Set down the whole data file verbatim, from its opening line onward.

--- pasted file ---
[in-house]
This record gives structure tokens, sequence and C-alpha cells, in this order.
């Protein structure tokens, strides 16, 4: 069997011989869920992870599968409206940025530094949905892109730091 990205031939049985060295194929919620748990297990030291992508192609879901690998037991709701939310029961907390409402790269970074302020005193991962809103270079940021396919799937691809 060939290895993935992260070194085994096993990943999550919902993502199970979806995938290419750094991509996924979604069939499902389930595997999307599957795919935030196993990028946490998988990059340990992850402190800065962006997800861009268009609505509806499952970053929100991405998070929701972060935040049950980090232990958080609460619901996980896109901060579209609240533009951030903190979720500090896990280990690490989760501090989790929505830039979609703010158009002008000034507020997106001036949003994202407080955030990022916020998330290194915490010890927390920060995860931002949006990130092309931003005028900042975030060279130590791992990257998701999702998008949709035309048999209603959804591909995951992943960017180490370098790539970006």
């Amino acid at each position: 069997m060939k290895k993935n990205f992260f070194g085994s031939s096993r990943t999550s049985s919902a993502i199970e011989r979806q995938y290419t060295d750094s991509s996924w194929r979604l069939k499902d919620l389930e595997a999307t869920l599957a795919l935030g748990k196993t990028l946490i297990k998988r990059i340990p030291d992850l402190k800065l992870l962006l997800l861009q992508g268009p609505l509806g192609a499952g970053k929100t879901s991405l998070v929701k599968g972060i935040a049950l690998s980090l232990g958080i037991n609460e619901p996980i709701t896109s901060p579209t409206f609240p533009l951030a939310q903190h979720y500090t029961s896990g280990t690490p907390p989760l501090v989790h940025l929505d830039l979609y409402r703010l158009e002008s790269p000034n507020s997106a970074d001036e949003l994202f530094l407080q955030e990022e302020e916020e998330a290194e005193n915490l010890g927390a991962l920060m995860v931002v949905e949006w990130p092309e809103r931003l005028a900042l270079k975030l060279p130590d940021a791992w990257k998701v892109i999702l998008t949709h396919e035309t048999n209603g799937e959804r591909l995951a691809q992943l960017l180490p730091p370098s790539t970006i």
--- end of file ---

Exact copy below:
[in-house]
This record gives structure tokens, sequence and C-alpha cells, in this order.
């Protein structure tokens, strides 16, 4: 069997011989869920992870599968409206940025530094949905892109730091 990205031939049985060295194929919620748990297990030291992508192609879901690998037991709701939310029961907390409402790269970074302020005193991962809103270079940021396919799937691809 060939290895993935992260070194085994096993990943999550919902993502199970979806995938290419750094991509996924979604069939499902389930595997999307599957795919935030196993990028946490998988990059340990992850402190800065962006997800861009268009609505509806499952970053929100991405998070929701972060935040049950980090232990958080609460619901996980896109901060579209609240533009951030903190979720500090896990280990690490989760501090989790929505830039979609703010158009002008000034507020997106001036949003994202407080955030990022916020998330290194915490010890927390920060995860931002949006990130092309931003005028900042975030060279130590791992990257998701999702998008949709035309048999209603959804591909995951992943960017180490370098790539970006």
């Amino acid at each position: 069997m060939k290895k993935n990205f992260f070194g085994s031939s096993r990943t999550s049985s919902a993502i199970e011989r979806q995938y290419t060295d750094s991509s996924w194929r979604l069939k499902d919620l389930e595997a999307t869920l599957a795919l935030g748990k196993t990028l946490i297990k998988r990059i340990p030291d992850l402190k800065l992870l962006l997800l861009q992508g268009p609505l509806g192609a499952g970053k929100t879901s991405l998070v929701k599968g972060i935040a049950l690998s980090l232990g958080i037991n609460e619901p996980i709701t896109s901060p579209t409206f609240p533009l951030a939310q903190h979720y500090t029961s896990g280990t690490p907390p989760l501090v989790h940025l929505d830039l979609y409402r703010l158009e002008s790269p000034n507020s997106a970074d001036e949003l994202f530094l407080q955030e990022e302020e916020e998330a290194e005193n915490l010890g927390a991962l920060m995860v931002v949905e949006w990130p092309e809103r931003l005028a900042l270079k975030l060279p130590d940021a791992w990257k998701v892109i999702l998008t949709h396919e035309t048999n209603g799937e959804r591909l995951a691809q992943l960017l180490p730091p370098s790539t970006i």